What Is Depression?
Depression is a mood disorder which causes feelings of extreme sadness and loss of interest, persistently. Major depressive disorder or clinical depression affects how you feel, think, behave, and leads to a variety of physical and emotional issues. You may have challenges doing normal daily activities and may feel as if life is not worth living.
More than just feeling blue, depression is not a weakness, and merely snapping out of it is next to impossible. Long-term treatment may be required to deal with major depression. Do not get discouraged; most people with depression feel better with psychotherapy, medication, or both. At times depression can evolve from unresolved grief from loss of a loved one.
Although depression may occur during your life once, typically, there are multiple episodes. During these episodes, symptoms persist most of the day, frequently daily and may include:
- Feelings of sadness, tearfulness, emptiness or hopelessness
- Angry outbursts, irritability or frustration over insignificant matters
- Loss of interest or pleasure in many or all normal activities.
- Sleep disturbances, including insomnia or hypersomnolence
- Excessive tiredness and lack of energy, taking extra effort
to accomplish the smallest of tasks
- Reduced appetite, weight loss or increased food cravings and weight gain
- Anxiety, agitation or restlessness
- Slowed thinking, speaking or body movements
- Feelings of worthlessness or guilt, fixating on past failures or self-blame
- Trouble thinking, concentrating, making decisions and remembering things
- Frequent or recurrent thoughts of death, suicidal thoughts, suicide attempts or suicide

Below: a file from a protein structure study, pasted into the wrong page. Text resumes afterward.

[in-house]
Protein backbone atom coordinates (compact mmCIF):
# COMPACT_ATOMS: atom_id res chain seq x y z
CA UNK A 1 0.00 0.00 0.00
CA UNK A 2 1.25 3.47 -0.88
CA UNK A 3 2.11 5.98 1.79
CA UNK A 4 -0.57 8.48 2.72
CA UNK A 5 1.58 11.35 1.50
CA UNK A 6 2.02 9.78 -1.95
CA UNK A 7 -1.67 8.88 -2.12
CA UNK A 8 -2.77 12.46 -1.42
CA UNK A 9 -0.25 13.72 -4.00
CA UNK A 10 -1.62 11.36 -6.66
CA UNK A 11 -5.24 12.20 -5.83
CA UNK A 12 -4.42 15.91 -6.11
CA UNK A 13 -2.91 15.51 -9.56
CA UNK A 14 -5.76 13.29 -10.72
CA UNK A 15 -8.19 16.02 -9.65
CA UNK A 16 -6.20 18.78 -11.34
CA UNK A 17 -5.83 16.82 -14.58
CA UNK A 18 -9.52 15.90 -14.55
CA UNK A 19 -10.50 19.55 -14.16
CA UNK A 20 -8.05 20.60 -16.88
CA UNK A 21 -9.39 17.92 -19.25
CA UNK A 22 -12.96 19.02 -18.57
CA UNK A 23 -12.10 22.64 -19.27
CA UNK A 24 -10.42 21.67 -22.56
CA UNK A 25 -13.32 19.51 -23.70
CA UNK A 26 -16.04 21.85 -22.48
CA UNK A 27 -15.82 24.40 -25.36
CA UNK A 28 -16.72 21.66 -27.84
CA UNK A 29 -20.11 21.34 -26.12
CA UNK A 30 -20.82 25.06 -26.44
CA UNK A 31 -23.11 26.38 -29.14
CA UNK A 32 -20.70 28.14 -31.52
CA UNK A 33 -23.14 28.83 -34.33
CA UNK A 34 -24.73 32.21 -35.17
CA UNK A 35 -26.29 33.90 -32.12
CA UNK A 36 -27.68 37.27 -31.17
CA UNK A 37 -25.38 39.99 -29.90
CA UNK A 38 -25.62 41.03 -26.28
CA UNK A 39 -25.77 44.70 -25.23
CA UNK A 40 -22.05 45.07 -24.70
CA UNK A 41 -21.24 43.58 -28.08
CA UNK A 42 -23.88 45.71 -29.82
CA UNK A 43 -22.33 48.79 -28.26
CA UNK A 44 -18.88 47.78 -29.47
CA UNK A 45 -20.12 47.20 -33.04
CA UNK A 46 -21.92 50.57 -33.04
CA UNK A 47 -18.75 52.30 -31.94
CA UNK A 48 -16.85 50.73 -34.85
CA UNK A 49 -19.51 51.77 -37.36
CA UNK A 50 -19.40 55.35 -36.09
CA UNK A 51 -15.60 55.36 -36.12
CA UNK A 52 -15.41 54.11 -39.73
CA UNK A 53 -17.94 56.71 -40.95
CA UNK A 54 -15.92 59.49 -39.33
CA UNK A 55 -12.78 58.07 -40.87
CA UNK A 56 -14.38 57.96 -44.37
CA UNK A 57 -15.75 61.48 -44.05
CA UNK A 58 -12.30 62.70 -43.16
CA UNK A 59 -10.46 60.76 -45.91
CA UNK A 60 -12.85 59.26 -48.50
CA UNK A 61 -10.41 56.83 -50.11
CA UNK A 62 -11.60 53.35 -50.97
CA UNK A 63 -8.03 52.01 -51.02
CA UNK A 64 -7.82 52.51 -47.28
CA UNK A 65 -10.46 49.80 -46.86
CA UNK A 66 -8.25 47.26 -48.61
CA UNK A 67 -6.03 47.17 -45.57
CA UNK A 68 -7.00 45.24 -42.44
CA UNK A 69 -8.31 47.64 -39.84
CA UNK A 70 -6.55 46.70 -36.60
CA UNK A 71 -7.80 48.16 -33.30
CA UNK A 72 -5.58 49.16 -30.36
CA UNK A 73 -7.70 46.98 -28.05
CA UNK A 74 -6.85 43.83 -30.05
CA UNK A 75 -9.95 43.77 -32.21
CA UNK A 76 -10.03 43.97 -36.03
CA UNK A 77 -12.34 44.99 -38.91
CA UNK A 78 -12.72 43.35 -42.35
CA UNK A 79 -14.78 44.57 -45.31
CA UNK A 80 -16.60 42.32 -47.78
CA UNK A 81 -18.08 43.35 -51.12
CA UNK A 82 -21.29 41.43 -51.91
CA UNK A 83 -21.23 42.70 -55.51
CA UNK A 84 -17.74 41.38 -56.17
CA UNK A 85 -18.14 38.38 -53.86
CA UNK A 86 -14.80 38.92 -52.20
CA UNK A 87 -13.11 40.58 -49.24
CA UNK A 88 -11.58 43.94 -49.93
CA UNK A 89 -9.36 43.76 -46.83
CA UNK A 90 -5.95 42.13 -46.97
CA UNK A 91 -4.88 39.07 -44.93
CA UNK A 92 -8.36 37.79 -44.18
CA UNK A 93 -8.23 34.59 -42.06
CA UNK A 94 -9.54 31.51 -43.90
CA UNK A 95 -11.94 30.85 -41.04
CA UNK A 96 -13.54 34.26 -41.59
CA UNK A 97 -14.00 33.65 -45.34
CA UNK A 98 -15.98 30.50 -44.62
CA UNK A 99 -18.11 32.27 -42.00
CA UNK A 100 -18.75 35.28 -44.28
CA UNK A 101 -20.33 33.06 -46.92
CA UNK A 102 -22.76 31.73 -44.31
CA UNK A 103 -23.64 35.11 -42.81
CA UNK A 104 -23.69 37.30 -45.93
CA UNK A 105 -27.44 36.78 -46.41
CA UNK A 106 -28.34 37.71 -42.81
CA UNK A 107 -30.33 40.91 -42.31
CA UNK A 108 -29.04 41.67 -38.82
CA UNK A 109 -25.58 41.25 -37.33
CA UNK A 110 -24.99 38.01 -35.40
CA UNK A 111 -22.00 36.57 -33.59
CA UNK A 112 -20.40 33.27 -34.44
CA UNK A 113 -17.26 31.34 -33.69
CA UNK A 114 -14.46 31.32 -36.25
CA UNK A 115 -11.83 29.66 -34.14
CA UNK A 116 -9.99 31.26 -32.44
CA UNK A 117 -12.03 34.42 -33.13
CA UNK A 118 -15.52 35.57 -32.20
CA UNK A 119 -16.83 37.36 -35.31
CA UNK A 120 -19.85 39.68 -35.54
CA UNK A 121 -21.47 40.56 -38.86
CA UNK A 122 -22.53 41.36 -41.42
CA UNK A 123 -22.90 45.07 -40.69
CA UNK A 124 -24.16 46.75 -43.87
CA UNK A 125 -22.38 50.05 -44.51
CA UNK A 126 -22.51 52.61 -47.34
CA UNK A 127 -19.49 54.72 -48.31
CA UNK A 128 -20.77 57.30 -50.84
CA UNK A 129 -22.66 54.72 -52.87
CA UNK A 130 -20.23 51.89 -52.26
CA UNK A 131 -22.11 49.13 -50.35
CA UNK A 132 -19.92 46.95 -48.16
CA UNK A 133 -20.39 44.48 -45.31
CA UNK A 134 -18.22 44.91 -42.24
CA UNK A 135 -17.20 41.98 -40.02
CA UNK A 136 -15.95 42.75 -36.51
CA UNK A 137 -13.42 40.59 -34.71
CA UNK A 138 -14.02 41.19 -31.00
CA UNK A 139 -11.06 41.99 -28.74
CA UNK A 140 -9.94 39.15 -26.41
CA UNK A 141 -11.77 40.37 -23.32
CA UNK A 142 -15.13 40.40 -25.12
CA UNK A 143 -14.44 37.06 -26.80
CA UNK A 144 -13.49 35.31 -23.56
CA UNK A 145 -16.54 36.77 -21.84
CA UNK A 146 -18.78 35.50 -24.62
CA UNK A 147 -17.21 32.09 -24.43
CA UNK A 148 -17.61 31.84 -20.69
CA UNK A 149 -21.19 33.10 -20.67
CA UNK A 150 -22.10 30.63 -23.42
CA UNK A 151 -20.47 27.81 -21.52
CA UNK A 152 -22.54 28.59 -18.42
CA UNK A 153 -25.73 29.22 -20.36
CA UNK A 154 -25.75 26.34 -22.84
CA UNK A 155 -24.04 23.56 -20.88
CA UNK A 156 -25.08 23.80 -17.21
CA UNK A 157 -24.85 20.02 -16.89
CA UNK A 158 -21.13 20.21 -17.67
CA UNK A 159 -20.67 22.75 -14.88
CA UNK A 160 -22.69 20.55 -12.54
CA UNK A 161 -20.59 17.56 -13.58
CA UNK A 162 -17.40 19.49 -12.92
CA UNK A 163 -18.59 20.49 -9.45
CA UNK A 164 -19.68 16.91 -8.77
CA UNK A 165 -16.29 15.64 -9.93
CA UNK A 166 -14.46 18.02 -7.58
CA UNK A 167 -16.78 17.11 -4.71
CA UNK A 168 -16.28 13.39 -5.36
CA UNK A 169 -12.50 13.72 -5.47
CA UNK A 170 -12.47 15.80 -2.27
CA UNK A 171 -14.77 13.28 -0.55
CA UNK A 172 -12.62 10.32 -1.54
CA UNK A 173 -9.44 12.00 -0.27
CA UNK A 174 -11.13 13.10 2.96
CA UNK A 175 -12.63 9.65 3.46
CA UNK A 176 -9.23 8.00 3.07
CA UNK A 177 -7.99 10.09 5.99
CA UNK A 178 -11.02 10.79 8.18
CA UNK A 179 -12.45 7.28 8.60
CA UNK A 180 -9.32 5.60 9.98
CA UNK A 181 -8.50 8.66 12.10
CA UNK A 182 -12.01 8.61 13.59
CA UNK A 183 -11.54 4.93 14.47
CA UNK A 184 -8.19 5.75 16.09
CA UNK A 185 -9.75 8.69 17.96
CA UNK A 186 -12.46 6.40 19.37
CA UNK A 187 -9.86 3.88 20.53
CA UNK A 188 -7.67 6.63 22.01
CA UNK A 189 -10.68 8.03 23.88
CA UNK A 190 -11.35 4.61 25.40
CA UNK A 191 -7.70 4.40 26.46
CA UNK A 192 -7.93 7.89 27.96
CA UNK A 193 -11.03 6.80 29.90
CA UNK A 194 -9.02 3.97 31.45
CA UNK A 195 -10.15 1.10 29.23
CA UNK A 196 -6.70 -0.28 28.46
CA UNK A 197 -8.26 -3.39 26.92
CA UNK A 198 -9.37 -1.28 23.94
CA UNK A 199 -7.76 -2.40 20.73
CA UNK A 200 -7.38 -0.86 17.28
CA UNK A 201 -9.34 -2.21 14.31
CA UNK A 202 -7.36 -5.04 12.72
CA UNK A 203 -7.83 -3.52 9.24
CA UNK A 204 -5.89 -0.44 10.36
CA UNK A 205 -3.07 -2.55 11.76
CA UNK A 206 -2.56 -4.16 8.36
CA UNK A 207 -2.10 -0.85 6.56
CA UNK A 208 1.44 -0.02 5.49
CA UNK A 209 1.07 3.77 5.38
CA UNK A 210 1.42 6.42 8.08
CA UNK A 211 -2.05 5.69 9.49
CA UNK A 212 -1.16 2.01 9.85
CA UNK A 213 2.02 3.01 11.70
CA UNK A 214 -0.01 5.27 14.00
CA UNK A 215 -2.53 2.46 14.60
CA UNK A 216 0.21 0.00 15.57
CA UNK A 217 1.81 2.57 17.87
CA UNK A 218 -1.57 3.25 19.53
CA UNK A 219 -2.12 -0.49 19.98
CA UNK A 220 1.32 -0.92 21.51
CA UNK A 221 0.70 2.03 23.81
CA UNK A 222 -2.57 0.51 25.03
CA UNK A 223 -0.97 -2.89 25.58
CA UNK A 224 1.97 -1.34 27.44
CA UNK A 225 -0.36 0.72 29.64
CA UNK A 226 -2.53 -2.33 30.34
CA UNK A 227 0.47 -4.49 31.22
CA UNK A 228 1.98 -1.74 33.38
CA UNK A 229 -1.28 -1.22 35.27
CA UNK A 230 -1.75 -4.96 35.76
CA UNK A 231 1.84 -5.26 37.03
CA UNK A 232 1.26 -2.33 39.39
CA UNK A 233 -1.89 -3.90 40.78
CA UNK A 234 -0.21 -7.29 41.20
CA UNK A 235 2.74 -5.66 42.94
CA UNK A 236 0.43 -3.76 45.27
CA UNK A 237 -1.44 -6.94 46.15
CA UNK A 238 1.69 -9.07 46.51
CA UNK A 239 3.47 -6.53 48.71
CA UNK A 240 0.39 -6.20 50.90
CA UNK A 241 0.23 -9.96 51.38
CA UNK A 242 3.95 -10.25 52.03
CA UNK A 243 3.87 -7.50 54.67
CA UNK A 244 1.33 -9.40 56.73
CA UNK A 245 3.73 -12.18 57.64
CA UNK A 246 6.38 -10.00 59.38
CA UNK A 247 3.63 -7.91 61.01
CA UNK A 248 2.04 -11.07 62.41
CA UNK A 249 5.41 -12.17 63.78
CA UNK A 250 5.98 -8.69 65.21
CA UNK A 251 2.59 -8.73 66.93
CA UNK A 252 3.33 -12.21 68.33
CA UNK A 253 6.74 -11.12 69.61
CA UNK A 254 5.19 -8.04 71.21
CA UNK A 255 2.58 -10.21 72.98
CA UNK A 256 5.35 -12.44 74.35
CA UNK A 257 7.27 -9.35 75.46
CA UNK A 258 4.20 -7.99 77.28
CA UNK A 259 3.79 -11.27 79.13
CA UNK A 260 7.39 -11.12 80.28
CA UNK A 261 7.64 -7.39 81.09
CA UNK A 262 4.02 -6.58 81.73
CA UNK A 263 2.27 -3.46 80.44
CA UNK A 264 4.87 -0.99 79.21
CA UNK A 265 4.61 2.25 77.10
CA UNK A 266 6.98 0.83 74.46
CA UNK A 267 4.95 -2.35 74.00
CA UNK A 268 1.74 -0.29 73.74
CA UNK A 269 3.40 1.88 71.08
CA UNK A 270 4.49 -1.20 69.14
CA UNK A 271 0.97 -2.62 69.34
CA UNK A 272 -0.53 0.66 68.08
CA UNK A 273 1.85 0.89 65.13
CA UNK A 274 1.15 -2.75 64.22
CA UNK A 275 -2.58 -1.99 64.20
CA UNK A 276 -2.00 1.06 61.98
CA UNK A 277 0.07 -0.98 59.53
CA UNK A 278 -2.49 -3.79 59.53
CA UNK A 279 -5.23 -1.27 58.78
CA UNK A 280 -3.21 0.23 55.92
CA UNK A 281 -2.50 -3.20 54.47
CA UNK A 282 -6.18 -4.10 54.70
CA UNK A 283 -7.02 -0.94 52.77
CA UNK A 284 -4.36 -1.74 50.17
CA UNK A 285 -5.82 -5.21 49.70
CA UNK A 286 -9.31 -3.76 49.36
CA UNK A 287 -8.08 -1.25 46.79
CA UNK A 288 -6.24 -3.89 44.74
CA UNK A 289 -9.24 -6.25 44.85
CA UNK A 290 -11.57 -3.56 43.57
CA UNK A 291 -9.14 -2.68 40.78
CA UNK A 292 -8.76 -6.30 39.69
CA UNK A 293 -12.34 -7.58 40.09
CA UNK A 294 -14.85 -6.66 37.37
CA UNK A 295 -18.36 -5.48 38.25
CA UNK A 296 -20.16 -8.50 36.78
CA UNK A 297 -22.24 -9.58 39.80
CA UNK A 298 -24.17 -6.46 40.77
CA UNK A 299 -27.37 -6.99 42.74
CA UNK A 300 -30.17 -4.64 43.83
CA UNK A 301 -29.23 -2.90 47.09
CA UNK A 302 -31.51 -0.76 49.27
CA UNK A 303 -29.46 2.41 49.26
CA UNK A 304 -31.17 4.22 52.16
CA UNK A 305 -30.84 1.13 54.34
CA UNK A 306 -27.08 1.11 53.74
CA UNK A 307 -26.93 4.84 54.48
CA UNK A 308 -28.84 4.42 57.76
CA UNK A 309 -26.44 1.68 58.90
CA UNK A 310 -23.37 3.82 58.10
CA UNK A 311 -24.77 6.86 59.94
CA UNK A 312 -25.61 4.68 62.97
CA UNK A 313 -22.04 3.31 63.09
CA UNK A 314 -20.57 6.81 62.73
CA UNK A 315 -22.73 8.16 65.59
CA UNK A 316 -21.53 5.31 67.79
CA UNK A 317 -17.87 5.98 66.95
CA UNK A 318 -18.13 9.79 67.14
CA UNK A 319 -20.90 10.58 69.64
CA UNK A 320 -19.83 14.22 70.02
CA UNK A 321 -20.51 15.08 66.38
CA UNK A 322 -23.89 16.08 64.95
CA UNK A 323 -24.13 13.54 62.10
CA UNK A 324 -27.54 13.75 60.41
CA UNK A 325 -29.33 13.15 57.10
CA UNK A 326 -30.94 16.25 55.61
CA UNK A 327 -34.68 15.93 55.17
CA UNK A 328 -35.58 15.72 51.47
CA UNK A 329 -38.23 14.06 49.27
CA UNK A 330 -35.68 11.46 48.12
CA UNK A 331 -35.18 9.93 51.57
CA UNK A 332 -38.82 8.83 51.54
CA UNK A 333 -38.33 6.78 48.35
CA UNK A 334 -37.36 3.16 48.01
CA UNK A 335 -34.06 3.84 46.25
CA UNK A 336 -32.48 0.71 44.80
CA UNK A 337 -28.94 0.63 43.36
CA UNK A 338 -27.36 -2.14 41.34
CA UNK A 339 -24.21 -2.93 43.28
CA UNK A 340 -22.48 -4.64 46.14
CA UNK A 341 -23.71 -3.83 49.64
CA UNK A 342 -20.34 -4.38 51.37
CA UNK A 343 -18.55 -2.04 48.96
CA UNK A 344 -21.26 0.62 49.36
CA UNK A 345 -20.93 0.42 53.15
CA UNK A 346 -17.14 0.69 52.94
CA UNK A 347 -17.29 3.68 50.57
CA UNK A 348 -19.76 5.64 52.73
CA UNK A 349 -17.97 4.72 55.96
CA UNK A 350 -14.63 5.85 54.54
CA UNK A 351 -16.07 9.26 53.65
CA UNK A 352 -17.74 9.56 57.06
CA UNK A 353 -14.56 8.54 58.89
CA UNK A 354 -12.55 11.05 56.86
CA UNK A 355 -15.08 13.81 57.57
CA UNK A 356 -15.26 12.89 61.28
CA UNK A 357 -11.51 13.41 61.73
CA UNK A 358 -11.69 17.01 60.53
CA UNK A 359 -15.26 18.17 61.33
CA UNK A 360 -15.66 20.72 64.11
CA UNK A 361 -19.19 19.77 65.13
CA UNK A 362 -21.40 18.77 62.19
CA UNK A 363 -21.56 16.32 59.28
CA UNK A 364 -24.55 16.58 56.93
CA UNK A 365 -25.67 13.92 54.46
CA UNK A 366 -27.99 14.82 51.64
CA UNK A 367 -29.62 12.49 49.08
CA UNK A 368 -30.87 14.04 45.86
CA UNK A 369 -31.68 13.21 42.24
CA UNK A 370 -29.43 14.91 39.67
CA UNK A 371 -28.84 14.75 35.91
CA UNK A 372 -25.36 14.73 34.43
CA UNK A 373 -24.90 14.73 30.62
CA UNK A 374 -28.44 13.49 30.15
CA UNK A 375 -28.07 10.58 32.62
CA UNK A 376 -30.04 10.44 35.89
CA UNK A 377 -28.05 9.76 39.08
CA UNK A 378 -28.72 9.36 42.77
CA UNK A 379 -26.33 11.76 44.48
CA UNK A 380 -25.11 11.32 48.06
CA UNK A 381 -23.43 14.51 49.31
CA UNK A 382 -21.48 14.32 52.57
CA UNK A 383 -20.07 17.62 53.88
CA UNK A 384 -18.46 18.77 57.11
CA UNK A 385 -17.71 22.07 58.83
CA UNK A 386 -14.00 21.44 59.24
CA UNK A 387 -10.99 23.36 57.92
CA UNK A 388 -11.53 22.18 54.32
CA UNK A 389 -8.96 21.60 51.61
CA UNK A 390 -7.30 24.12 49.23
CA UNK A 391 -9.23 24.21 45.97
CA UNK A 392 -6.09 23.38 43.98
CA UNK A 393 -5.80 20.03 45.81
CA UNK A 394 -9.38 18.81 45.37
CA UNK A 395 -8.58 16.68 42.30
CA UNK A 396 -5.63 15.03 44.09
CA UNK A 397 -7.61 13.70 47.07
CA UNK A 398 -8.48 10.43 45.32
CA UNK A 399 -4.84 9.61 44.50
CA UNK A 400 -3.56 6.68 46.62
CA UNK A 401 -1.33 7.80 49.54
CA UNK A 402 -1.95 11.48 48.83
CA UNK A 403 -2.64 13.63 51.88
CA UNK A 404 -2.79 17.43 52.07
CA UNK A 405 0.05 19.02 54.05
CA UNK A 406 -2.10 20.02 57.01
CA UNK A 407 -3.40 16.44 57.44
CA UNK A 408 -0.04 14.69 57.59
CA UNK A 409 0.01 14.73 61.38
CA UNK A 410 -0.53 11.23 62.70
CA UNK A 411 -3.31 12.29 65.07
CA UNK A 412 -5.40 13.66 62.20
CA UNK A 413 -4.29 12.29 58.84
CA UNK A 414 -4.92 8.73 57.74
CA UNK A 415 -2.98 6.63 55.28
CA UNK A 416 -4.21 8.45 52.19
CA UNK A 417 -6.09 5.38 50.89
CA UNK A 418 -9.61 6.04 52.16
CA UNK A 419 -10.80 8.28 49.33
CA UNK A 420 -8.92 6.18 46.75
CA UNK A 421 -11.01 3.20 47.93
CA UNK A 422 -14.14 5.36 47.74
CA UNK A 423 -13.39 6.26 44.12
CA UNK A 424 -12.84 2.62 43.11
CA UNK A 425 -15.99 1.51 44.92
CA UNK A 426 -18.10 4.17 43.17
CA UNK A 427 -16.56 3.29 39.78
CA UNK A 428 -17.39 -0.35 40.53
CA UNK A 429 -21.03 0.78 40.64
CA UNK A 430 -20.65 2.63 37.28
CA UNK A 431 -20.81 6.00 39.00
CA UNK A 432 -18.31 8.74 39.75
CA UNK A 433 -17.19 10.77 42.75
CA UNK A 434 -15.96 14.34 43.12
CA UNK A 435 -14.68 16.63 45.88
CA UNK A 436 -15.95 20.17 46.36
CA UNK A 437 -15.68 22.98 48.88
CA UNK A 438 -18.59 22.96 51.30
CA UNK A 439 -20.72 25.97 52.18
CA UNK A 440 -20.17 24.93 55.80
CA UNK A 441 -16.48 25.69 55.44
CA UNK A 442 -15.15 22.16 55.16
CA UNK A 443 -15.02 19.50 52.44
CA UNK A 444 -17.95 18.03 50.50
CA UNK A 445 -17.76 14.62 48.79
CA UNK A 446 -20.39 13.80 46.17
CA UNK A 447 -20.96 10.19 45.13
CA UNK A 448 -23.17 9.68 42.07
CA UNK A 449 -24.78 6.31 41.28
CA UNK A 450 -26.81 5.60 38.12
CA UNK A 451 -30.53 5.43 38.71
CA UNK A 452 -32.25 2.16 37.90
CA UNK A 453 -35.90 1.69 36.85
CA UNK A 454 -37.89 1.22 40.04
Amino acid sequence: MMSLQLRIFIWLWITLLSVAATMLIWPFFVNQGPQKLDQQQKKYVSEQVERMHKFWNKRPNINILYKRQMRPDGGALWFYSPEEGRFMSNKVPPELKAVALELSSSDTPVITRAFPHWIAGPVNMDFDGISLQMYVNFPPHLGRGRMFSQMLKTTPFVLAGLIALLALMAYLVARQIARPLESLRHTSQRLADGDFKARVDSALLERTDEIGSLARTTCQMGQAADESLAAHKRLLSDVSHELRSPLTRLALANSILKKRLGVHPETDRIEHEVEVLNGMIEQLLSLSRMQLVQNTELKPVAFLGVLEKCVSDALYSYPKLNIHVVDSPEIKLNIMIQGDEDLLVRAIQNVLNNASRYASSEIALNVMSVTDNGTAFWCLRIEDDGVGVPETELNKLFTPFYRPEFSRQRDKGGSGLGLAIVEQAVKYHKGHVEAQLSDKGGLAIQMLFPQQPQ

- Unexplained physical problems, such as back pain or headaches
For many suffering from depression, symptoms are usually severe enough to cause noticeable problems in day-to-day functioning, work, school, social activities, or relationships with others. Some may generally feel miserable or unhappy without identifying why.
Depression symptoms in children and teens
Common symptoms and signs of depression in children and teens are similar to those in adults, and some differences.
- In younger children, symptoms may include sadness, irritability, clinginess, worry, aches, and pains, refusing to go to school or being underweight.
- In teens, symptoms may include sadness, irritability, feeling negative, worthless, out of proportion anger, poor performance or attendance at school, feeling misunderstood and extremely sensitive, using recreational drugs or alcohol, eating or sleeping too much, self-harm, loss of interest in usual activities, and avoidance of social situations.
Depression symptoms in older adults
Depression is not a normal part of growing older and is not to be taken lightly. Unfortunately, it often goes undiagnosed and untreated in older adults, who may be reluctant to seek help. Symptoms may be different or less distinct, such as:
- Memory challenges or changes in personality
- Physical aches or pain
- Unexplained fatigue, loss of appetite, sleep problems or loss of interest in sex — not caused by medication or a medical condition
- Often desiring to stay home, rather than going out to socialize or attempting new things
- Suicidal thoughts or feelings, particularly in older men